Once the Raspberry Pi Foundation set the hacker board price record two years ago with its $35 Raspberry Pi Model B, it could never go back. Whatever novelties that might appear in the next-generation Pi would have to be added without raising the price.
The Raspberry Pi Model B+ which launched this week for $35 at online retailers like Element 14 and R2, does a good job with this balancing act. While many Pi fans will be upset that there’s no advance from the ARM11-based Broadcom BCM2835 system-on-chip to a more robust Cortex-A processor, by sticking with the same SoC and keeping the RAM at 512MB, the Model B+ avoids controversies over software compatibility and keeps the cost within reach for students and tinkerers.
With the Model B+, the Pi may lose some of its millions of devotees to faster hacker SBCs like the Cortex-A8-based BeagleBone Black ($55), Pi-compatible, Cortex-A7-based Banana Pi ($49), or even faster, quad-core, Cortex-A9 Odroid-U3 ($59). However, the B+ adds enough connectivity to match or exceed the competition on that score.
Model B+: More USB, Greater Expansion
The major enhancement to the Model B+ is the addition of two more USB ports for a total of four. All four have improved hotplug and overcurrent behavior, according to the Pi Foundation. In other words, Pi users can avoid costly, ungainly USB hubs.
The B+ also advances from a 26-pin GPIO connector to a pin-compatible 40-pin connector, which is claimed to handle most expansion boards without modification. As a result, the Pi can support more interfaces, sensors, motor controllers and the like at the same time. Other enhancements include an improved audio circuit, as well as switched, as opposed to linear regulators, which reduces power consumption by a claimed 0.5 to 1 Watts.
Two other changes move away from legacy interfaces, as well as the original focus of providing a cheap computer for students to plug into the antiquated gear found in schools. First, the too-tight fitting SD slot has been replaced by a more modern, and easier to connect microSD slot. Also, the Composite video port has been integrated into the 3.5mm stereo out jack, and now requires an extra-cost adapter to plug in. Apparently, even in schools, HDMI is becoming standard issue.
All told, that’s not a bad mix of features, considering the $35 price. The only SBCs that can match that price run OpenWRT Linux on low-end MIPS processors, such as the new DPT Board Indiegogo project from DPTechnics.
Granted, at $35, pricing is more of a psychological barrier than a hard-nosed business issue. Whether you’re hacking together a home automation device, a robot, or a science experiment, spending an extra $20 or so for your single board computer is not a major factor. It does, however, make a difference for developers of clustering projects like lighting arrays, as well as budget-constrained organizations such as schools.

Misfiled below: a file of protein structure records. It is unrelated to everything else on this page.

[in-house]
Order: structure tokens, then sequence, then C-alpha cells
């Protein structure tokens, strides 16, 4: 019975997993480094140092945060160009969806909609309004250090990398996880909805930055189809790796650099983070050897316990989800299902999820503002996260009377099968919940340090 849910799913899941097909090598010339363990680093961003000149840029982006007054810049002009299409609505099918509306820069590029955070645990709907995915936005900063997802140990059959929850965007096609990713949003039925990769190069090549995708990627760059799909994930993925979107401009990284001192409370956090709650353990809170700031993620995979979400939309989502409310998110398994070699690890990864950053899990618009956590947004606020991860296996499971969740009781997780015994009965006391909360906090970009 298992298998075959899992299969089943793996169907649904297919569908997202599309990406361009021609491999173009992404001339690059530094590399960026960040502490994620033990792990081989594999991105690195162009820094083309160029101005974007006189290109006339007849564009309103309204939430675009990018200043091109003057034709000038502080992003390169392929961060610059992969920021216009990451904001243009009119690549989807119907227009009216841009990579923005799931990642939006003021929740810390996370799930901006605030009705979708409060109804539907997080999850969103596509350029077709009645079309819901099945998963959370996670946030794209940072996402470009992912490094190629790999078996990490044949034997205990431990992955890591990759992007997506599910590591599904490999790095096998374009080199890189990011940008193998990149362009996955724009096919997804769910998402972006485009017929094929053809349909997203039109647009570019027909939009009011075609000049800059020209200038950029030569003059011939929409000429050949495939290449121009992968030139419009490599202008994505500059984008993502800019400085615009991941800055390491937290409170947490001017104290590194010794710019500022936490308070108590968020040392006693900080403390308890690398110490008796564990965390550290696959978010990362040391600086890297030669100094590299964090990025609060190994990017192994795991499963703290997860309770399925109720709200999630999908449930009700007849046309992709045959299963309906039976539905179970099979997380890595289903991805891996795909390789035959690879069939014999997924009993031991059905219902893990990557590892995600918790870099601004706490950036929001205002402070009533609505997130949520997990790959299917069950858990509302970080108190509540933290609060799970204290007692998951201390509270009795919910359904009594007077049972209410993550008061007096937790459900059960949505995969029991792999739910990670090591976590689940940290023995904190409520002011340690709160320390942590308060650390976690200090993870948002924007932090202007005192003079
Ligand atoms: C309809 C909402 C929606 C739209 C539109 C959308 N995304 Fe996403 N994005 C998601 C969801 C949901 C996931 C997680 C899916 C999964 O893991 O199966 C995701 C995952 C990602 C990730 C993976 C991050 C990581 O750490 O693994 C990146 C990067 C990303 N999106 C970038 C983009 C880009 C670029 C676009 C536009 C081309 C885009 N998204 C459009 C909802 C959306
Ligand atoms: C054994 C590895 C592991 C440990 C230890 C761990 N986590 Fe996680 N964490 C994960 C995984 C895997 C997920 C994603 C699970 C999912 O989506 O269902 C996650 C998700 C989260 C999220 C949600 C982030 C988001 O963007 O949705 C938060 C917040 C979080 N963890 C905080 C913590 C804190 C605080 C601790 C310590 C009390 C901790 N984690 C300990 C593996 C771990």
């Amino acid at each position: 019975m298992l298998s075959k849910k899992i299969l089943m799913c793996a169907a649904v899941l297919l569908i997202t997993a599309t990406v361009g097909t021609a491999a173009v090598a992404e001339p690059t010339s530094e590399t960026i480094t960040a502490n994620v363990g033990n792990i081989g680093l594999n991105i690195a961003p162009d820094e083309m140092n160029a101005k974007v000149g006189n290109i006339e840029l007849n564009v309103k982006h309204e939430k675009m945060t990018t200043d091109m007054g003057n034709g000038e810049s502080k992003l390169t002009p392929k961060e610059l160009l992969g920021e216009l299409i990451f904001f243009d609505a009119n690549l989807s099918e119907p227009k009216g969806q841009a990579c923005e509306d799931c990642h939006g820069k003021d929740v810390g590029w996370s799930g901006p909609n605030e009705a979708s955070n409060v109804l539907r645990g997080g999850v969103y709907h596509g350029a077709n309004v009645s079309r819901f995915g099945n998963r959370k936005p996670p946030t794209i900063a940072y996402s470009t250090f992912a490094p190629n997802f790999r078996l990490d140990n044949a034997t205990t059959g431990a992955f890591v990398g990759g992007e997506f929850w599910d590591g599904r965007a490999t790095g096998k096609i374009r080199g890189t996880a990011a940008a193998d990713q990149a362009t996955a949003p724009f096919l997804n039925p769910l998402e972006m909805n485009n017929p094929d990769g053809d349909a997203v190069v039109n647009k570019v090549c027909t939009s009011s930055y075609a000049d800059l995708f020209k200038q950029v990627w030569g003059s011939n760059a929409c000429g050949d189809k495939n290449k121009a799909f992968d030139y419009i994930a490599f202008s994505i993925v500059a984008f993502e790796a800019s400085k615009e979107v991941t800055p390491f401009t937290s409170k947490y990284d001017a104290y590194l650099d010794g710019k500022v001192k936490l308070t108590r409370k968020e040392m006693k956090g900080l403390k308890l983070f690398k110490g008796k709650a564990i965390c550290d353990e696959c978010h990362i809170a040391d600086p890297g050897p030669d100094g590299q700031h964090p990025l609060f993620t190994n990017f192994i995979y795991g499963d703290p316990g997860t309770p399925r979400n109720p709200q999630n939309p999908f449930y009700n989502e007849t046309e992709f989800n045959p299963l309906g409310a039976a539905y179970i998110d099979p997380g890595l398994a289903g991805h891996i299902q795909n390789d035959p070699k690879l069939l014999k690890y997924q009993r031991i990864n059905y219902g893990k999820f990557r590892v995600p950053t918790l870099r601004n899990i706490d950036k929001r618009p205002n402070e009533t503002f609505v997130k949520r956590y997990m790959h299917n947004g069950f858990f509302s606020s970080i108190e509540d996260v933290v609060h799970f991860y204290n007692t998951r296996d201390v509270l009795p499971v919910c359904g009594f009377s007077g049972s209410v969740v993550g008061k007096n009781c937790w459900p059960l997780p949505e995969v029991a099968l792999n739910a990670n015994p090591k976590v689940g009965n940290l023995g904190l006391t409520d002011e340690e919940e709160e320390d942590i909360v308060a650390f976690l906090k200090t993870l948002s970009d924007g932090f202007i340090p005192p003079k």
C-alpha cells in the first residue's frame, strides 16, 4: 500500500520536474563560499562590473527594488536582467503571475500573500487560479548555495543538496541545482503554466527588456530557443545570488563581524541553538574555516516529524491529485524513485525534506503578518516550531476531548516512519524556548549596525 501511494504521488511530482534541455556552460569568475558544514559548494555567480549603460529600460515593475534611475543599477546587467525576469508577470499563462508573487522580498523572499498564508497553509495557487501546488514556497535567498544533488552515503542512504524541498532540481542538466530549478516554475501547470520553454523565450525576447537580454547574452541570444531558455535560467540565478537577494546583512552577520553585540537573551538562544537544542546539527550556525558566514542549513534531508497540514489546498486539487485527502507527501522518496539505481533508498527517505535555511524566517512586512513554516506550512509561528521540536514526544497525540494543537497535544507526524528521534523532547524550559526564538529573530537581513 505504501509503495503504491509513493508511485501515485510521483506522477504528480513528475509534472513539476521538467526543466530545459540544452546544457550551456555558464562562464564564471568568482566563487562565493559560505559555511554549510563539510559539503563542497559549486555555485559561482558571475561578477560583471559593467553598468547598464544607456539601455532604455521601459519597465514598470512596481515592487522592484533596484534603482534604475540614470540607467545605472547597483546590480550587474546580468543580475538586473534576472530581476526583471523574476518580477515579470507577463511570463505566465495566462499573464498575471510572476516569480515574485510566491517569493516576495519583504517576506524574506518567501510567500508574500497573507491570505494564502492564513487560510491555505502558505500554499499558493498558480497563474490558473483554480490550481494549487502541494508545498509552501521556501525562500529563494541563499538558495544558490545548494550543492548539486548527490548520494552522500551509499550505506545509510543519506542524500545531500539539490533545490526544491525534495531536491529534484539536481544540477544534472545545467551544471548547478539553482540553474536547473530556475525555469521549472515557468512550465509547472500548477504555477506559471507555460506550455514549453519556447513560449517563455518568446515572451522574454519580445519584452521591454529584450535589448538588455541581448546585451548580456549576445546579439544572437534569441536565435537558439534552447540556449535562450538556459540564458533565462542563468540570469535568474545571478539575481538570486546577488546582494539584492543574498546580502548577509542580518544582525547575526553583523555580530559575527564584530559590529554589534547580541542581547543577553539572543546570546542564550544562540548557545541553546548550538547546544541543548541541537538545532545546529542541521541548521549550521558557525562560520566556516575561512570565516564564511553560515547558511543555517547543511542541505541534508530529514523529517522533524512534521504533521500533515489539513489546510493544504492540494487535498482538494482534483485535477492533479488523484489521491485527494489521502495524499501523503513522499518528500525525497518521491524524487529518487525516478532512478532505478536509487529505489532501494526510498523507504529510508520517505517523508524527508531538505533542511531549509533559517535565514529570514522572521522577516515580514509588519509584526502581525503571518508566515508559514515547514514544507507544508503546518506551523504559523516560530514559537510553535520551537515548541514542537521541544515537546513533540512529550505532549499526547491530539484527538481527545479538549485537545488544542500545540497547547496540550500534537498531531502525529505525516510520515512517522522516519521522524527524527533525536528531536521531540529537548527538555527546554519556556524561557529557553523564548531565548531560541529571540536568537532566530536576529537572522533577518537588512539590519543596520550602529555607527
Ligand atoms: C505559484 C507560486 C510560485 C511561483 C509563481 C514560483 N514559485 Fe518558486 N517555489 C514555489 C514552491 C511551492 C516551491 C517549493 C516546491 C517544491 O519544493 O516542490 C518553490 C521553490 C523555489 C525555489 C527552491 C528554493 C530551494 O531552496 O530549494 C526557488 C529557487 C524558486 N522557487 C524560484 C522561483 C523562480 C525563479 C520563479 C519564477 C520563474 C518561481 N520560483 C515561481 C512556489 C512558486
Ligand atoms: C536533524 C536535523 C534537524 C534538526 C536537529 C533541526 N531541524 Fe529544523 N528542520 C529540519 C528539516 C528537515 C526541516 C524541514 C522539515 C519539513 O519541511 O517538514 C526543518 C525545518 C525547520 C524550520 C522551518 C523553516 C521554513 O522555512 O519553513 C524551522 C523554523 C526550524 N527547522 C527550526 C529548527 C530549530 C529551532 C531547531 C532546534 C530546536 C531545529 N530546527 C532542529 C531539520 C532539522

Even if it is mostly a matter of impression over ROI, psychology is as real and powerful now as it was two years ago when the Pi took the hacking world by storm. One could argue that the foundation and its manufacturing partners would have had the necessary volume to add a Cortex-A7 SoC and boost RAM to 1GB without raising the price more than $10. It’s also likely that most Pi fans would have applauded. After all, we have yet to hear about mass defections from the BeagleBone Black after the Rev C jumped in price from $45 to a current $53 — and BeagleBoard.org didn’t even upgrade the processor.
Pi is Listening to Its Users
Meanwhile, Pi owners and other would-be hackers looking for more power will have to wait for the next big thing. In the Model B+ blog announcement, the Raspberry Pi Foundation notes that this is not “Raspberry Pi 2,” but rather the final revision of the Pi. That would suggest that something like a Pi 2 could arrive by next year.
For the time being, assuming most expansion boards actually work in the new 40-pin connector, the Model B+ should fit in smoothly. The Pi Foundation can avoid fragmentation issues caused by software incompatibility while still showing it hasn’t fallen asleep at the wheel.
Despite finally posting documentation for the Broadcom SoC’s VideoCore IV GPU. the Pi Foundation still gets criticized for not being as open as many other community-based SBC projects. Yet, it ably performs one of the key tasks of a community project: listening to its users. The USB limitations were getting to be a problem, and a growing number of users who trained on the Pi have moved to other boards with more expansion pins. As for the users who dared to crave more than a decade-old processor architecture, well, two out of three ain’t bad.